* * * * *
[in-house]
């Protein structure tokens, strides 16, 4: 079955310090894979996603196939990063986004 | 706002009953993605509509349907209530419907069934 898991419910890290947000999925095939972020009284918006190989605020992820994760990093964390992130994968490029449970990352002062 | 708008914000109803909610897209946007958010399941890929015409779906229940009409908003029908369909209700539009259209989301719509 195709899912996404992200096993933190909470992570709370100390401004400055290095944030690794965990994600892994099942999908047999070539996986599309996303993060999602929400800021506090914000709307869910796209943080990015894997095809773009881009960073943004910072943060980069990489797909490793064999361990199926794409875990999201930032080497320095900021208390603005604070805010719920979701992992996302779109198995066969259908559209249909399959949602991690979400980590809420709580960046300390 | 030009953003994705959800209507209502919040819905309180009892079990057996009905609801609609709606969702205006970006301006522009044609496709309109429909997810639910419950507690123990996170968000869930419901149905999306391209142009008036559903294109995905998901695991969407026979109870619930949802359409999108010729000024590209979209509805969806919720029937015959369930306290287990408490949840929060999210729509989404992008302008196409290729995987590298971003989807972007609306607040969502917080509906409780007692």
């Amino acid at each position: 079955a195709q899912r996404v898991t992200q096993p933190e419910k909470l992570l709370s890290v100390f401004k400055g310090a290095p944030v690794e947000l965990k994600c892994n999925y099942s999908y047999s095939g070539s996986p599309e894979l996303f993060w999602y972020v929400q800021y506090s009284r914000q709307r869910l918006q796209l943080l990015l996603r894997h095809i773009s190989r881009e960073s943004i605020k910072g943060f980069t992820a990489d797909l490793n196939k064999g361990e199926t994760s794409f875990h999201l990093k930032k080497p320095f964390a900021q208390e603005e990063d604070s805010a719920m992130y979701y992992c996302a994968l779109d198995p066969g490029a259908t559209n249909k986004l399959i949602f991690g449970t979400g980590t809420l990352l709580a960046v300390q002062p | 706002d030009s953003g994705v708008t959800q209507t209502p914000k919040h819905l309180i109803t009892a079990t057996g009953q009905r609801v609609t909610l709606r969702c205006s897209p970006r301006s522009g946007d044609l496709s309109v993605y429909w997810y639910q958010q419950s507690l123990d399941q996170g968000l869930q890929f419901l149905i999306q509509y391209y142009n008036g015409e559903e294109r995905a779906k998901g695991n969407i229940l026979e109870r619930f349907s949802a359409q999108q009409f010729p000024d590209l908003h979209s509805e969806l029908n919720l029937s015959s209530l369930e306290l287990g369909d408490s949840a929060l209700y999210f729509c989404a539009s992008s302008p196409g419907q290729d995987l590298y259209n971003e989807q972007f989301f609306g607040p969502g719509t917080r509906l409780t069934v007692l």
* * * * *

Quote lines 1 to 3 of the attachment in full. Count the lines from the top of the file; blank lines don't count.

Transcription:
[in-house]
């Protein structure tokens, strides 16, 4: 079955310090894979996603196939990063986004 | 706002009953993605509509349907209530419907069934 898991419910890290947000999925095939972020009284918006190989605020992820994760990093964390992130994968490029449970990352002062 | 708008914000109803909610897209946007958010399941890929015409779906229940009409908003029908369909209700539009259209989301719509 195709899912996404992200096993933190909470992570709370100390401004400055290095944030690794965990994600892994099942999908047999070539996986599309996303993060999602929400800021506090914000709307869910796209943080990015894997095809773009881009960073943004910072943060980069990489797909490793064999361990199926794409875990999201930032080497320095900021208390603005604070805010719920979701992992996302779109198995066969259908559209249909399959949602991690979400980590809420709580960046300390 | 030009953003994705959800209507209502919040819905309180009892079990057996009905609801609609709606969702205006970006301006522009044609496709309109429909997810639910419950507690123990996170968000869930419901149905999306391209142009008036559903294109995905998901695991969407026979109870619930949802359409999108010729000024590209979209509805969806919720029937015959369930306290287990408490949840929060999210729509989404992008302008196409290729995987590298971003989807972007609306607040969502917080509906409780007692």
């Amino acid at each position: 079955a195709q899912r996404v898991t992200q096993p933190e419910k909470l992570l709370s890290v100390f401004k400055g310090a290095p944030v690794e947000l965990k994600c892994n999925y099942s999908y047999s095939g070539s996986p599309e894979l996303f993060w999602y972020v929400q800021y506090s009284r914000q709307r869910l918006q796209l943080l990015l996603r894997h095809i773009s190989r881009e960073s943004i605020k910072g943060f980069t992820a990489d797909l490793n196939k064999g361990e199926t994760s794409f875990h999201l990093k930032k080497p320095f964390a900021q208390e603005e990063d604070s805010a719920m992130y979701y992992c996302a994968l779109d198995p066969g490029a259908t559209n249909k986004l399959i949602f991690g449970t979400g980590t809420l990352l709580a960046v300390q002062p | 706002d030009s953003g994705v708008t959800q209507t209502p914000k919040h819905l309180i109803t009892a079990t057996g009953q009905r609801v609609t909610l709606r969702c205006s897209p970006r301006s522009g946007d044609l496709s309109v993605y429909w997810y639910q958010q419950s507690l123990d399941q996170g968000l869930q890929f419901l149905i999306q509509y391209y142009n008036g015409e559903e294109r995905a779906k998901g695991n969407i229940l026979e109870r619930f349907s949802a359409q999108q009409f010729p000024d590209l908003h979209s509805e969806l029908n919720l029937s015959s209530l369930e306290l287990g369909d408490s949840a929060l209700y999210f729509c989404a539009s992008s302008p196409g419907q290729d995987l590298y259209n971003e989807q972007f989301f609306g607040p969502g719509t917080r509906l409780t069934v007692l």